In a previous post I looked at using Oracle’s new Big Data SQL product with ODI12c, where I used Big Data SQL to expose two Hive tables as Oracle external tables, and then join them using the BETWEEN operator, something that’s not possible with regular HiveQL. In this post I’m going to look at using Oracle Big Data SQL with OBIEE11g, to enable reporting against Hive tables without the need to use Hive ODBC drivers and to bring in reference data without having to stage it in Hive tables in the Hadoop cluster.
In this example I’ve got some webserver log activity from the Rittman Mead Blog stored as a Hive table in Hadoop, which in its raw form only has a limited amount of descriptive data and wouldn’t be all that useful to users reporting against it using OBIEE. Here’s the contents of the Hive table as displayed via SQL*Developer:
When I bring this table into OBIEE, I really want to add details of the country that each user is visiting from, and also details of the category that each post referenced in the webserver logs belongs to. Tables for these reference data items can be found in an accompanying Oracle database, like this:
The idea then is to create an ORACLE_HIVE external table over the Hive table containing the log activity, and then import all of these tables into the OBIEE RPD as regular Oracle tables. Back in SQL*Developer, connected to the database that has the link setup to the Hadoop cluster via Big Data SQL, I create the external table using the new ORACLE_HIVE external table access driver:
And now with the Hive table exposed as the Oracle external table BDA_OUTPUT.ACCESS_PER_POST_EXTTAB, I can import all four tables into the OBIEE repository.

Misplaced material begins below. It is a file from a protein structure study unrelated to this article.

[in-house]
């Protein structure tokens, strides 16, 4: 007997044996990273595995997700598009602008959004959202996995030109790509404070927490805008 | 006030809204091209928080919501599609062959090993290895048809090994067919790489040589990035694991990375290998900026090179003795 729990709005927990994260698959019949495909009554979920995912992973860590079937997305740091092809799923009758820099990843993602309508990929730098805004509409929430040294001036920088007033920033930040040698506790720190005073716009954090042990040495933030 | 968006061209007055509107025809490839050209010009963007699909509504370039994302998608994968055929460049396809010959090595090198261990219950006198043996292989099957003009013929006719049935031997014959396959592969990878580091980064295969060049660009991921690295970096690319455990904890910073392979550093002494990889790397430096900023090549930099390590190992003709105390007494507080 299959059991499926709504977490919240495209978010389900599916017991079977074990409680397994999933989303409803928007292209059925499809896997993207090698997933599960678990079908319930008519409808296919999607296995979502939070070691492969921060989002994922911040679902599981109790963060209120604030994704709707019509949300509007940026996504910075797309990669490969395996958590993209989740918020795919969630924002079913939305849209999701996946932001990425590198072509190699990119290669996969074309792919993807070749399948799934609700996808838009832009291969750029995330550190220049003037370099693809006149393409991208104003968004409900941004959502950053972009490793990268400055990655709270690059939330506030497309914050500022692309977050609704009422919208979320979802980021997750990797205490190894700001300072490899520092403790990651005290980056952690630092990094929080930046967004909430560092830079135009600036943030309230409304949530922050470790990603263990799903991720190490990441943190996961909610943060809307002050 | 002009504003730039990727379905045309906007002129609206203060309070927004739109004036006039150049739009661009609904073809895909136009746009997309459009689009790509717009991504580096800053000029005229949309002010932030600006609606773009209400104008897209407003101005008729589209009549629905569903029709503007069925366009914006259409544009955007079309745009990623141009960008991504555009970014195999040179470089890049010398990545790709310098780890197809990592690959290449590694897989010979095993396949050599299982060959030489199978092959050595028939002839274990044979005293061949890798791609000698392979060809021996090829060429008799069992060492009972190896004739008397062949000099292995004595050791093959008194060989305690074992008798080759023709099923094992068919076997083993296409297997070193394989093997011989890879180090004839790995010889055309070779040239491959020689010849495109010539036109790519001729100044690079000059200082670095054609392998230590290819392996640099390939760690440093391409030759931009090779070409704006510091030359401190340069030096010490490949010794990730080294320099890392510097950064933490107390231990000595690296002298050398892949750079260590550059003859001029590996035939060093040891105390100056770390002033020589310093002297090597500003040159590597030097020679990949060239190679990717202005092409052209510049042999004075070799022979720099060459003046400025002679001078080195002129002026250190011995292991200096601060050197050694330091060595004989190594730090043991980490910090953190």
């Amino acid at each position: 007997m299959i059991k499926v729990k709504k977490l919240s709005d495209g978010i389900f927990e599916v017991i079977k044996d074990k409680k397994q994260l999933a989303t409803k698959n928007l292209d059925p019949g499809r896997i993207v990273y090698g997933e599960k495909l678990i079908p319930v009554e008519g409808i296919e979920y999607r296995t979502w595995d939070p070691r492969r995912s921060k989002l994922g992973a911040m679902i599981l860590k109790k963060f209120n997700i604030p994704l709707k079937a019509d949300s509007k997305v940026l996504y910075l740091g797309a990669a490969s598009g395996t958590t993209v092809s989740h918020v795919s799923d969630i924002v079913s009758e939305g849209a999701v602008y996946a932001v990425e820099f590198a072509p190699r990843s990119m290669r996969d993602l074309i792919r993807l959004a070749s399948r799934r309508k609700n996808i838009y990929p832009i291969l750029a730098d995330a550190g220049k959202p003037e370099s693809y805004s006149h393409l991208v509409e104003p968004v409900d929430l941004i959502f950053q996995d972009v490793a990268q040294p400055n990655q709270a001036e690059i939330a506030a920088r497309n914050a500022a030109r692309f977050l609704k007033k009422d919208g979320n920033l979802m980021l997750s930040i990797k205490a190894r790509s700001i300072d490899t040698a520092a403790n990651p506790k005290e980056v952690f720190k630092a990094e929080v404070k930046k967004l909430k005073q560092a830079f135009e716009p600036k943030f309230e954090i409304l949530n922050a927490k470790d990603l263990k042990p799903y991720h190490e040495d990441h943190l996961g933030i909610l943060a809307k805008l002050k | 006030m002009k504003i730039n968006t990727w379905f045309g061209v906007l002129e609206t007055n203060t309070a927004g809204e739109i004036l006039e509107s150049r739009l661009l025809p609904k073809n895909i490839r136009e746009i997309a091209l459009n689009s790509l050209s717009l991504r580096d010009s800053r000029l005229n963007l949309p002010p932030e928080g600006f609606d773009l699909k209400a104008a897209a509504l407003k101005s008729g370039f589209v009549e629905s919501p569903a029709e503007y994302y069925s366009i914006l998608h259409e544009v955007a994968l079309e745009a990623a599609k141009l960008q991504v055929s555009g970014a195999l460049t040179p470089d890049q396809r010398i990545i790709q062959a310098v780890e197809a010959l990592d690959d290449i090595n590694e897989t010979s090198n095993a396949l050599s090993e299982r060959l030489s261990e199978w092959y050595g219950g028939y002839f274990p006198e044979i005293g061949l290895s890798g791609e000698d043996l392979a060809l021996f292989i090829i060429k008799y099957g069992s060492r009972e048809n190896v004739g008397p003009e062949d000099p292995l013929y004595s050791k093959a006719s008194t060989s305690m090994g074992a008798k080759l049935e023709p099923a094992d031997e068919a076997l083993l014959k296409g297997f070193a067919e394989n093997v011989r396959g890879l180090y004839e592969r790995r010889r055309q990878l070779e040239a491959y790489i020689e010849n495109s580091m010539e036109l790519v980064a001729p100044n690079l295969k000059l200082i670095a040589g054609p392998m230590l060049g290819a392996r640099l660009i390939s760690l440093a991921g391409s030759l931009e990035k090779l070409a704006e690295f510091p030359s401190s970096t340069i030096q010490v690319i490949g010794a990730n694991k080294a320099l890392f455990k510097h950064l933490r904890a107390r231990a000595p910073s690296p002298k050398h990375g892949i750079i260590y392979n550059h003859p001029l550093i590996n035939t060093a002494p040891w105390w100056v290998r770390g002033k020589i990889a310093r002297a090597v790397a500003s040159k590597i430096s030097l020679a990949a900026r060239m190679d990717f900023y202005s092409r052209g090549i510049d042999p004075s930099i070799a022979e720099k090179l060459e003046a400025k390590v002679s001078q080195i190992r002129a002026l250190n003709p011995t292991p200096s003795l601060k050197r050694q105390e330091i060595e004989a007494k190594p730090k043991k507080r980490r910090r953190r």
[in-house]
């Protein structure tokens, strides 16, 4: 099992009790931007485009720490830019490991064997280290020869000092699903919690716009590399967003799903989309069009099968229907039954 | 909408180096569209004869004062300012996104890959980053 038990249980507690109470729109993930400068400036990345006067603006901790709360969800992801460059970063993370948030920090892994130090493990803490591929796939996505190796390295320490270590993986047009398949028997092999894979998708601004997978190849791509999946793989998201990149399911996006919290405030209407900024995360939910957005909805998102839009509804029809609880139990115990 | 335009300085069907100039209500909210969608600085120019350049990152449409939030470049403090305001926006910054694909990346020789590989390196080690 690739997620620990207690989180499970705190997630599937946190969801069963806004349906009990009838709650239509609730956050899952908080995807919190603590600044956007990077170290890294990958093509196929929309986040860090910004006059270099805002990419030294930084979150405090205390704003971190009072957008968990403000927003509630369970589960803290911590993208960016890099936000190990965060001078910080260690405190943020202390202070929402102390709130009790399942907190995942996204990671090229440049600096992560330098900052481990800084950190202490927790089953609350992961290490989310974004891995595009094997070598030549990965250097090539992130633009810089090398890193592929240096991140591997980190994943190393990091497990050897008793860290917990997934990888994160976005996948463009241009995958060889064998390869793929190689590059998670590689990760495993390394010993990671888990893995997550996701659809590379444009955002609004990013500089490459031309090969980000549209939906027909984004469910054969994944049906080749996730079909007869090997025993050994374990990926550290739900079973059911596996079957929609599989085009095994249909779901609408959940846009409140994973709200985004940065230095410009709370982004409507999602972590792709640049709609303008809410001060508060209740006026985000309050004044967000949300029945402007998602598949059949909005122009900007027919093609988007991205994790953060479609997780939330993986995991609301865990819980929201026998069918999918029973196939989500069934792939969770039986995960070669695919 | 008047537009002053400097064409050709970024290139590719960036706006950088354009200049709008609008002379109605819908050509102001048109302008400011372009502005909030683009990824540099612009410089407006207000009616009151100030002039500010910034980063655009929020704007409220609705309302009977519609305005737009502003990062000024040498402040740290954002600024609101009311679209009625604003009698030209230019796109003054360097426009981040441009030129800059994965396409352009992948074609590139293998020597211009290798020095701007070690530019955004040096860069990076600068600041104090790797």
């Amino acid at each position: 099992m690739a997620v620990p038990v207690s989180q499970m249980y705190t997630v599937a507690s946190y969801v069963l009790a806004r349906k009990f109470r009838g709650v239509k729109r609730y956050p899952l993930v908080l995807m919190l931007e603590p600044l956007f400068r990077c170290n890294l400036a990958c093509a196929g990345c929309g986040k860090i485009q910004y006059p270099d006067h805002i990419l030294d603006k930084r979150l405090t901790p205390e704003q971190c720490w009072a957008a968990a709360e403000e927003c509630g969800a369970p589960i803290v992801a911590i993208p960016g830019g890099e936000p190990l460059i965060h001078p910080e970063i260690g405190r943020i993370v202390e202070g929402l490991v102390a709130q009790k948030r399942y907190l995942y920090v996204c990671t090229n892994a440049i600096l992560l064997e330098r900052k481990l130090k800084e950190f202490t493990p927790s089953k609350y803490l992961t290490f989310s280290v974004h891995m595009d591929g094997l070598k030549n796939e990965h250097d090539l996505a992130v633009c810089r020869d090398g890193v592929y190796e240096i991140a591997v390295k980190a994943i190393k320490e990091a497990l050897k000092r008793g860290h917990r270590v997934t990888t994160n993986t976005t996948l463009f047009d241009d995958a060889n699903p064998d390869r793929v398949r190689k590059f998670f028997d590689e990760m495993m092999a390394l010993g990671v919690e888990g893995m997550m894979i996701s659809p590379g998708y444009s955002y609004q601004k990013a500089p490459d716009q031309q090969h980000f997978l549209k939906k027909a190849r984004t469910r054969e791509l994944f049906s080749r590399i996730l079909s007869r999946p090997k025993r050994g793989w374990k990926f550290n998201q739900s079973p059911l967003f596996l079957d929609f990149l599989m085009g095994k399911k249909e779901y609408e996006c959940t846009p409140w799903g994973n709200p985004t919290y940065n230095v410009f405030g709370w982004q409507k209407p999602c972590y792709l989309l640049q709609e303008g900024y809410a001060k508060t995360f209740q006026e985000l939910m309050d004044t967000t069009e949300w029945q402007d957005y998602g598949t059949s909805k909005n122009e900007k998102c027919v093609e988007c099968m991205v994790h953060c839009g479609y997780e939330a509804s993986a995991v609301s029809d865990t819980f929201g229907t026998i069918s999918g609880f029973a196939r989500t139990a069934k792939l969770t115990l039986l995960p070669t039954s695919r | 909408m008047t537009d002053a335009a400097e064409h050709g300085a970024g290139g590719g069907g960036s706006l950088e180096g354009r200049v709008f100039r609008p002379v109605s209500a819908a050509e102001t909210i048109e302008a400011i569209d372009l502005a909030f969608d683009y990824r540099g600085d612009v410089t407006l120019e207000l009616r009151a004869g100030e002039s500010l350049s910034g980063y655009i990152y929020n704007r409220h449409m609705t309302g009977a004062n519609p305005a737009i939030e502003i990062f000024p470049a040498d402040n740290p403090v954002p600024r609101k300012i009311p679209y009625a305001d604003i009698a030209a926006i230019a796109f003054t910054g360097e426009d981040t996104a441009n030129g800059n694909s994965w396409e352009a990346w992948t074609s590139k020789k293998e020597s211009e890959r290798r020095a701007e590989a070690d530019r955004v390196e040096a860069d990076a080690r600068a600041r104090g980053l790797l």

I can now create joins across the two Oracle schemas and four tables:
and then create a business model and presentation model to define a simple star schema against the combined dataset:
Once the RPD is saved and made available to the Presentation layer, I can now go and create some simple reports against the Hive and Oracle tables, with the Big Data SQL feature retrieving the Hive data using SmartScan technology running directly on the Hadoop cluster - bypassing MapReduce and filtering, projecting and just returning the results dataset back to the Exadata server running the Oracle SQL query.
In the previous ODI12c and Big Data SQL posting, I used the Big Data SQL feature to enable a join between the Hive table and a table containing IP address range lookups using the BETWEEN operator, so that I could return the country name for each visitor to the website. I can do a similar thing with OBIEE, by first recreating the main incoming fact table source as a view over the ORACLE_HIVE external table and adding an IP integer calculation that I can then use for the join to the IP range lookup table (and also take the opportunity to convert the log-format date string into a proper Oracle DATE datatype):
and then using that to join to a new table I’ve imported from the BLOG_REFDATA Oracle schema that contains the IP range lookups:
Now I can add country as a dimension, and create reports that break down site visits by country of access.
Similarly, I can break the date column in the view over the Hive external table out into its own logical dimension table, and then create some reports to show site access over time.
and with the final RPD looking like this:
If you’re interested in reading more about Oracle Big Data SQL I also covered it earlier on the blog around the launch date, with this post introducing the feature and another looking at how it extends Oracle security over your Hadoop cluster.